Autonomous hydroacoustic boat mission
NIWA’s recently commissioned autonomous hydroacoustic boat has been used to survey lakes for Auckland Council, including Lakes Rototoa and Tomarata. Hydroacoustic surveys provide detailed information about the underwater environment for lake management.
The hydroacoustic boat allows for the simultaneous acquisition of data on submerged aquatic vegetation, sediment type (hardness) and bathymetry, without time-consuming manual measurements.
Data from the surveys go to NIWA researchers for interpretation and provide to Auckland Council’s environmental team for developing management interventions
NIWA Freshwater Ecologist Dr Daniel Clements, says, “the development and implementation of this technology will allow submerged vegetation and the underwater environment of more lakes to be assessed more frequently, efficiently and precisely, which will help councils improve their lake management strategies”.
The survey data from Auckland lakes is intended to help to characterise lake conditions prior to the initiation of pest management interventions for introduced fish and aquatic weeds. Data from subsequent surveys will be used to assess the effectiveness of restoration and protection programmes and contribute to biosecurity monitoring and control activities.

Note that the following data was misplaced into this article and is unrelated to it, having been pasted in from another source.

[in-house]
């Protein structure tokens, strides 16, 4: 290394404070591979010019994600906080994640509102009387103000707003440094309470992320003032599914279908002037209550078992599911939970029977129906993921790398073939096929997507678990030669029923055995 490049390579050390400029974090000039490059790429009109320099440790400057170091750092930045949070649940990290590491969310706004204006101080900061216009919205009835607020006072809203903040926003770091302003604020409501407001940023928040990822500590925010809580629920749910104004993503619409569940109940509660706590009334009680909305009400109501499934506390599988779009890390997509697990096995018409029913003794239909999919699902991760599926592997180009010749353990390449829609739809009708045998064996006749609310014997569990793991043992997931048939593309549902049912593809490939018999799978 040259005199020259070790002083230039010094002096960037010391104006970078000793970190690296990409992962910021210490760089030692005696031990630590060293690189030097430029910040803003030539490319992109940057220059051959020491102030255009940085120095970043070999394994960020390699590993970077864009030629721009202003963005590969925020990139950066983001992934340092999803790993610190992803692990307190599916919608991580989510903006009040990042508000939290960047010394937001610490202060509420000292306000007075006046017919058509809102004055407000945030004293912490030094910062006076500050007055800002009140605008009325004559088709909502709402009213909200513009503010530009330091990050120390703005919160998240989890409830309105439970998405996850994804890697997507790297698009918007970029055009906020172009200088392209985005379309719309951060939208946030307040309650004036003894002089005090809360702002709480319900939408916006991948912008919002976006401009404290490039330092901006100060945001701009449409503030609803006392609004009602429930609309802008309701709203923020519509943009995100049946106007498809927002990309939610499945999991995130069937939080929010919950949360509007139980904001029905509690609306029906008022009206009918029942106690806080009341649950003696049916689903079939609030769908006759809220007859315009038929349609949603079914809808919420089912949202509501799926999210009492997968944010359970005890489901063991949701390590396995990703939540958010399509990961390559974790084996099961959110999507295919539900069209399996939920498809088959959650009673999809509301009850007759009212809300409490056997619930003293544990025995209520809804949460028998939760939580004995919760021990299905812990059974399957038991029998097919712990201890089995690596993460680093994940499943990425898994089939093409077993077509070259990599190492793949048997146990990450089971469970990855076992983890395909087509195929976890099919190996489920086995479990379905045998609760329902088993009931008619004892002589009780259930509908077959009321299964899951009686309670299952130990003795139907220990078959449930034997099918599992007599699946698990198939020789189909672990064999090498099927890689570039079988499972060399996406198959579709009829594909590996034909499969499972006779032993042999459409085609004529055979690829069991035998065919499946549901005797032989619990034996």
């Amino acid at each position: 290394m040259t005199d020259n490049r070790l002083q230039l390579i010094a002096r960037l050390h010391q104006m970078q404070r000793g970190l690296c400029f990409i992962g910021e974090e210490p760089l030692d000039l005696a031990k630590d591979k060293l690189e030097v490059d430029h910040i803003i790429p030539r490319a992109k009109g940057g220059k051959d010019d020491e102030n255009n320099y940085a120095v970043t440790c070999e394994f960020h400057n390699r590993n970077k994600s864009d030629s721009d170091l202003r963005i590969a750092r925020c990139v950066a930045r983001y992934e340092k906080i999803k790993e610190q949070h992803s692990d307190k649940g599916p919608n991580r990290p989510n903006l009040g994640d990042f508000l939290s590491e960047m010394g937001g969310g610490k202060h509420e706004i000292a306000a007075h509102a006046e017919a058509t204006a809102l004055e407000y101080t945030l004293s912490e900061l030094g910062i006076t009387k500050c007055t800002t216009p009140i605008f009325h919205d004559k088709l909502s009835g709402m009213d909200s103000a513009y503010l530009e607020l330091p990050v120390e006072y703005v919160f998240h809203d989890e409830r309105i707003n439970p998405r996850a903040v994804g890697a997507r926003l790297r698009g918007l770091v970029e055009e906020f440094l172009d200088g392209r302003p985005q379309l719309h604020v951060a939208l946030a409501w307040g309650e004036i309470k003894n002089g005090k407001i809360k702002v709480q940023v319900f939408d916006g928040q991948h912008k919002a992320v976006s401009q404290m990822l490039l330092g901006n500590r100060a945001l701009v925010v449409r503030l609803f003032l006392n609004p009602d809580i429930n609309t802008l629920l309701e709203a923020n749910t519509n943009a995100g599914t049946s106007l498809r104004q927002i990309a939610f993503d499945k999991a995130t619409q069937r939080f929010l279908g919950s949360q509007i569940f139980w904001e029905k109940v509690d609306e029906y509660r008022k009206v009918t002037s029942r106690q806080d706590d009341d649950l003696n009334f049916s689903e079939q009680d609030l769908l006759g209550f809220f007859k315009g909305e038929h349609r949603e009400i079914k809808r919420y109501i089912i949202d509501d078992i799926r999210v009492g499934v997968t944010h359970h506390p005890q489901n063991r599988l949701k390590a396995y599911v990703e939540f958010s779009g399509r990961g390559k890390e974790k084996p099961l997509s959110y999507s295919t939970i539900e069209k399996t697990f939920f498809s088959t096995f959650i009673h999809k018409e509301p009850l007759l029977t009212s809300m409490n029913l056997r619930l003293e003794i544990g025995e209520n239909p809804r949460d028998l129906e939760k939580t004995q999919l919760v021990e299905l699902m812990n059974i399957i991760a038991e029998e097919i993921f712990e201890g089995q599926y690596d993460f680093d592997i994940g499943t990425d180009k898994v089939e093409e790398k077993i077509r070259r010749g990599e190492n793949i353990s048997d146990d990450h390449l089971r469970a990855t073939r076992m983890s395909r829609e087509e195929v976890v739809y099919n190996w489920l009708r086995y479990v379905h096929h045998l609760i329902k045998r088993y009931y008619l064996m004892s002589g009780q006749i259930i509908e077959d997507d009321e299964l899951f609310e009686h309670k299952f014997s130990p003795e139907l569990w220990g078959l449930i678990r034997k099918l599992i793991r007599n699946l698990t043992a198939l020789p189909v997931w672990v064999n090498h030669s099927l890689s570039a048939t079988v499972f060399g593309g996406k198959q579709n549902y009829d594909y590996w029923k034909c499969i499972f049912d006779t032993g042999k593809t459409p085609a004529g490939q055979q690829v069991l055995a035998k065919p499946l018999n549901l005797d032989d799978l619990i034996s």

Senior Biosecurity Advisor at Auckland City Council, Belinda Studholme, says, “the data will allow us to find opportunities to manage non-native fish. The maps will indicate where their preferred habitats are so we can design our control methods around these spots. It’s also assisting us in identifying hotspots for invasive weeds, so we can protect this precious environment for our native biodiversity.”
Aleki Taumoepeau inspecting hydroacoustic data being collected by NIWAs autonomous boat. [Photo: Dr Daniel Clements].
NIWAs aquatic biology technician Aleki Taumoepeau, says, “we can programme the best repeatable lake routes for the boat to follow and view live data on a tablet. Then it’s a case of making sure the boat doesn’t get fouled by weed or stuck in reeds at the lake edge.”
The incorporation of underwater imagery and automated detection algorithms into these surveys in the future will help to progress lake management.